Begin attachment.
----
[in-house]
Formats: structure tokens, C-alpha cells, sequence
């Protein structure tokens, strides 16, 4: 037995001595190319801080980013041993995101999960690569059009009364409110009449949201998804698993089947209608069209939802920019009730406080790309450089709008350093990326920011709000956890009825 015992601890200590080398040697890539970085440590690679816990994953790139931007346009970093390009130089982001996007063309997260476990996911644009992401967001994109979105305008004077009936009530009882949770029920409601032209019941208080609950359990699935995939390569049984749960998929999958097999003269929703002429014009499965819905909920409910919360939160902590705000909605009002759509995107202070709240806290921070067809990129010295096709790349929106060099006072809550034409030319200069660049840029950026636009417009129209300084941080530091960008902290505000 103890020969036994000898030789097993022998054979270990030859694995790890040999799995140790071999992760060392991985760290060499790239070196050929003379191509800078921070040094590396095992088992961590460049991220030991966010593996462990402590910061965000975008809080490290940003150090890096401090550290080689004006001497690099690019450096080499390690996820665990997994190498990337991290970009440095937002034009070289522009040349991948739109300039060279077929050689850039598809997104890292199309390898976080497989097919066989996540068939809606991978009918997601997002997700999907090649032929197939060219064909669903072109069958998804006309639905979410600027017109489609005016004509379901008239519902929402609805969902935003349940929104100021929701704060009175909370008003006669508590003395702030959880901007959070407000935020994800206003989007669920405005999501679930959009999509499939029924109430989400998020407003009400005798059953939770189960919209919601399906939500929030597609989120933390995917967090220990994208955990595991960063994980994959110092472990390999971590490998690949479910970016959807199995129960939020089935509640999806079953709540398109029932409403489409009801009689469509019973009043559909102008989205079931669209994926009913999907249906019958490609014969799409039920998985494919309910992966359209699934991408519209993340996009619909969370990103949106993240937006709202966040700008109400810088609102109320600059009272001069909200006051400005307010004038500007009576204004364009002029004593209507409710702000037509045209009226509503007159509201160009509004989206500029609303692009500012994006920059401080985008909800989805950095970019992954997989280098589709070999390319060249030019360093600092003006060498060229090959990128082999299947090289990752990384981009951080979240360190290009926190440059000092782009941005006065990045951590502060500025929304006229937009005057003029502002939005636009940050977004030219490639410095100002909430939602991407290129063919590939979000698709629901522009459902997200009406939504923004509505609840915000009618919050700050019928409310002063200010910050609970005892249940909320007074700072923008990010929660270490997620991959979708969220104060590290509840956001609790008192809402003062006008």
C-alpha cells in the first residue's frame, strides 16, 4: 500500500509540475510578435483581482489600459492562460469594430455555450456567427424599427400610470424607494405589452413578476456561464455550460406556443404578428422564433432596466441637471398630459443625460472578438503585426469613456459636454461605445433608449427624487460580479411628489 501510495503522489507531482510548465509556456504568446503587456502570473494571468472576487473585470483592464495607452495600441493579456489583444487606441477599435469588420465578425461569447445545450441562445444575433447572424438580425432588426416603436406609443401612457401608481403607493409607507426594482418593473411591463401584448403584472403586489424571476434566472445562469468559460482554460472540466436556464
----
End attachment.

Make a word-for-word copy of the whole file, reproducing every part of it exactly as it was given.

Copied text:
[in-house]
Formats: structure tokens, C-alpha cells, sequence
């Protein structure tokens, strides 16, 4: 037995001595190319801080980013041993995101999960690569059009009364409110009449949201998804698993089947209608069209939802920019009730406080790309450089709008350093990326920011709000956890009825 015992601890200590080398040697890539970085440590690679816990994953790139931007346009970093390009130089982001996007063309997260476990996911644009992401967001994109979105305008004077009936009530009882949770029920409601032209019941208080609950359990699935995939390569049984749960998929999958097999003269929703002429014009499965819905909920409910919360939160902590705000909605009002759509995107202070709240806290921070067809990129010295096709790349929106060099006072809550034409030319200069660049840029950026636009417009129209300084941080530091960008902290505000 103890020969036994000898030789097993022998054979270990030859694995790890040999799995140790071999992760060392991985760290060499790239070196050929003379191509800078921070040094590396095992088992961590460049991220030991966010593996462990402590910061965000975008809080490290940003150090890096401090550290080689004006001497690099690019450096080499390690996820665990997994190498990337991290970009440095937002034009070289522009040349991948739109300039060279077929050689850039598809997104890292199309390898976080497989097919066989996540068939809606991978009918997601997002997700999907090649032929197939060219064909669903072109069958998804006309639905979410600027017109489609005016004509379901008239519902929402609805969902935003349940929104100021929701704060009175909370008003006669508590003395702030959880901007959070407000935020994800206003989007669920405005999501679930959009999509499939029924109430989400998020407003009400005798059953939770189960919209919601399906939500929030597609989120933390995917967090220990994208955990595991960063994980994959110092472990390999971590490998690949479910970016959807199995129960939020089935509640999806079953709540398109029932409403489409009801009689469509019973009043559909102008989205079931669209994926009913999907249906019958490609014969799409039920998985494919309910992966359209699934991408519209993340996009619909969370990103949106993240937006709202966040700008109400810088609102109320600059009272001069909200006051400005307010004038500007009576204004364009002029004593209507409710702000037509045209009226509503007159509201160009509004989206500029609303692009500012994006920059401080985008909800989805950095970019992954997989280098589709070999390319060249030019360093600092003006060498060229090959990128082999299947090289990752990384981009951080979240360190290009926190440059000092782009941005006065990045951590502060500025929304006229937009005057003029502002939005636009940050977004030219490639410095100002909430939602991407290129063919590939979000698709629901522009459902997200009406939504923004509505609840915000009618919050700050019928409310002063200010910050609970005892249940909320007074700072923008990010929660270490997620991959979708969220104060590290509840956001609790008192809402003062006008």
C-alpha cells in the first residue's frame, strides 16, 4: 500500500509540475510578435483581482489600459492562460469594430455555450456567427424599427400610470424607494405589452413578476456561464455550460406556443404578428422564433432596466441637471398630459443625460472578438503585426469613456459636454461605445433608449427624487460580479411628489 501510495503522489507531482510548465509556456504568446503587456502570473494571468472576487473585470483592464495607452495600441493579456489583444487606441477599435469588420465578425461569447445545450441562445444575433447572424438580425432588426416603436406609443401612457401608481403607493409607507426594482418593473411591463401584448403584472403586489424571476434566472445562469468559460482554460472540466436556464